Music lobby frightens Congress with P2P kiddie-porn nightmares
KaZaA promotes child rape
The RIAA's vendetta against file sharing is entering a new phase, applying the taint of child pornography to foul the waters. Not content to sue twelve-year-old children, the music industry is now marshaling its flacks on Capitol Hill to stigmatize P2P technology as a vehicle of kiddie porn.
The Senate Judiciary Committee held hearings earlier this week to expose the problem. Our children are encountering the most appalling images of child rape when they search for music files, a number of witnesses claimed.
General Accounting Office (GAO) Information Management Issues Director Linda Koontz had done some hands-on research.
"In one search, using 12 keywords known to be associated with child pornography on the Internet, GAO identified 1,286 titles and file names, determining that 543 (about 42 per cent) were associated with child pornography images. Of the remaining, 34 per cent were classified as adult pornography and 24 per cent as nonpornographic," she said.
Of course it's unlikely that children would accidentally search for music using keywords known to be associated with KP, but Koontz was prepared for that objection and brought along some research using more innocent keyword searches. Here the torrent of KP by which our children are being swept away seemed to slow to a trickle.
"Searches on innocuous keywords likely to be used by juveniles (such as names of cartoon characters or celebrities) produced a high proportion of pornographic images: in our searches, the retrieved images included adult pornography (34 per cent), cartoon pornography (14 per cent), child erotica (seven per cent), and child pornography (one per cent), Koontz admitted.
Suffolk County District Attorney Thomas Spota has had some experience prosecuting pedos who've used P2P services. He implied that the KP available on KaZaA and other services is actually worse than that found elsewhere.
"The images of child pornography available on peer-to-peer networks are some of the worst seen by law enforcement to date. Included in the images seized by police in the cases being prosecuted by my office, are still photographs of very young children engaged in sexual acts with other children and adults and video clips lasting several minutes of children being subjected to unspeakable acts of sexual violence," Spota claimed.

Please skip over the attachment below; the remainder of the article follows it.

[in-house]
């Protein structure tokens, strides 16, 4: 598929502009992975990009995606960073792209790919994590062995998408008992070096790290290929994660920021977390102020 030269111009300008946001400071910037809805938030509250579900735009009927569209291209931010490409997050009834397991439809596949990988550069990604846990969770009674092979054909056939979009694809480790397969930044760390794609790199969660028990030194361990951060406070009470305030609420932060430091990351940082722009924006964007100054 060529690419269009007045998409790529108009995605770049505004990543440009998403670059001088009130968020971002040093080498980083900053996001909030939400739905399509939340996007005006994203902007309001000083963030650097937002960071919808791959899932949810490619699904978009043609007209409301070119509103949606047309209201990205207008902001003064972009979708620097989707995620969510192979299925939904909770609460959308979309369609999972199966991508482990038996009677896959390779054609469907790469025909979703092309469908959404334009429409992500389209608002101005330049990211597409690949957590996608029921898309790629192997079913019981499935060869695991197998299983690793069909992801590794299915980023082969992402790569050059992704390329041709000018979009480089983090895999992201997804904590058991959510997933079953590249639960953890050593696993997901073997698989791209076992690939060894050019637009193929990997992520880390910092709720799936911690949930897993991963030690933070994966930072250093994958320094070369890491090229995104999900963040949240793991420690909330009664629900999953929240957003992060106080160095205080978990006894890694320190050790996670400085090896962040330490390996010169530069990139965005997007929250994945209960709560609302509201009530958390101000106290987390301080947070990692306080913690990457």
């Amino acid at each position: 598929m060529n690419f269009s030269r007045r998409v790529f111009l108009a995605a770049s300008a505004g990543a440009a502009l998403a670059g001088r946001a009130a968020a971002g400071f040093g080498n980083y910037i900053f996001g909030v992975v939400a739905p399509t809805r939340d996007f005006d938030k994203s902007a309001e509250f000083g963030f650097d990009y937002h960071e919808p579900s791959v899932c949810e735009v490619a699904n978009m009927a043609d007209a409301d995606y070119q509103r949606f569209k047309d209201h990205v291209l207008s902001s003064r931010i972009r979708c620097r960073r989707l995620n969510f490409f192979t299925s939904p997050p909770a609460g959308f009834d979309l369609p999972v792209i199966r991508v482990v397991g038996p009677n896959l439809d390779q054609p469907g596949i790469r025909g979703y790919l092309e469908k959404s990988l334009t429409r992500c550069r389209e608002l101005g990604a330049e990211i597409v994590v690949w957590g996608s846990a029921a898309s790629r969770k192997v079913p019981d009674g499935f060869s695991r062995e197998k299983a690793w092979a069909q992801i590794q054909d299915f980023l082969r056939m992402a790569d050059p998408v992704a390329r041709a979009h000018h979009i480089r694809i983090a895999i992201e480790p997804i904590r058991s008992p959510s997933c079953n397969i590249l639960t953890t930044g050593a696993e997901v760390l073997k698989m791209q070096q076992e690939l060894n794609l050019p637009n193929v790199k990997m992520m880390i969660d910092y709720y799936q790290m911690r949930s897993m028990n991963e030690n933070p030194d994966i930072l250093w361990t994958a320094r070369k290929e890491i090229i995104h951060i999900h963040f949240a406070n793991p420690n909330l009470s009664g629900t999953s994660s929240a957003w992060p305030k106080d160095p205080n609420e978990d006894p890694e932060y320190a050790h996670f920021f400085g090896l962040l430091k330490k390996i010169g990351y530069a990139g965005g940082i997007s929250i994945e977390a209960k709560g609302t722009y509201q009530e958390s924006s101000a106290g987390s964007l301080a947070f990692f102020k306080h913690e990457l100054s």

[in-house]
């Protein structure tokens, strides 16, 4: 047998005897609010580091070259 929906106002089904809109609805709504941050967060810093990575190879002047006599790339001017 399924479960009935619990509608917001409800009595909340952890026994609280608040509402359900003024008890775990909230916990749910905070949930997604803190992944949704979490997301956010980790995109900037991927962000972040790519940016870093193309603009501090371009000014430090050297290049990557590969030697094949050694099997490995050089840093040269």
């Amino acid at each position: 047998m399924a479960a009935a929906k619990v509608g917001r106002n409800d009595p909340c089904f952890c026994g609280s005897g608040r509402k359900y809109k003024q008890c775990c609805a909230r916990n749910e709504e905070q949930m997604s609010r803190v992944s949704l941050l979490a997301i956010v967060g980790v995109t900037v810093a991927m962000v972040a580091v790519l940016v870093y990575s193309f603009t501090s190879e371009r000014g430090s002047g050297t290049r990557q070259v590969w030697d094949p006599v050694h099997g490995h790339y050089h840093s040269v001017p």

How this is worse than the same vile material found elsewhere on the Internet in vastly greater quantities was not explained.
Later, National Center for Missing and Exploited Children Chairman Robbie Calloway asserted that there is a direct connection between the availability of KP images and the likelihood that children will be assaulted in the real world.
A pedo "can convince himself that his behavior is normal, and eventually he will need more and increasingly explicit child pornography to satisfy his cravings. When mere visual stimulation no longer satisfies him, he will often progress to sexually molesting live children," he explained.
Next, Sharman Networks Executive Veep Alan Morris did his best to counter the demonization of KaZaA as a tool for dangerous perverts by pointing out that there are far safer ways to trade KP.
"Pedophiles quickly realized, when P2P first appeared, that it was a foolhardy way to pursue their warped ends. To make their collections publicly available on P2P is counter to their cloak of secrecy. Law enforcement agencies quickly picked them off and so they retreated back to their sordid encrypted sites, newsgroups and the like," Morris said.
When it came time for Recording Industry Ass. of America (RIAA) President Cary Sherman to speak, he spent the bulk of his time whining about a "drastic decline in record sales" brought about by "the astronomical rate of music piracy on the Internet."
After mentioning kiddie porn briefly in passing, he then launched an attack against telecomms behemoth Verizon, which has not been quite as cooperative with the RIAA as Sherman would wish, having moved to protect the privacy of its subscribers from the music-lobby's 'John Doe' subpoenas.
He then recapitulated the RIAA's excellent arguments and Verizon's spurious arguments in this dispute at considerable length, and detailed exhaustively the various provisions of the DMCA that Verizon is supposedly violating, as if giving court testimony in that particular dispute.
Sherman concluded that "the DMCA information subpoena represents a fair and balanced process that includes important and meaningful safeguards to protect the privacy of individuals" and protect the music cartel's revenues, as if this had been the hearing's topic.
And of course it always was the topic. It's clear from Sherman's tirade that the day's exercise was purely an attack against P2P technology for its presumed negative effects on the music cartel's profits, not on children. The specter of child rape may have hung over the proceedings like a revolting stench, but it was nothing more than an atmospheric effect. If Sherman has the slightest concern for the welfare of children, he certainly knows how to hide it. ®
Sponsored: Optimizing the hybrid cloud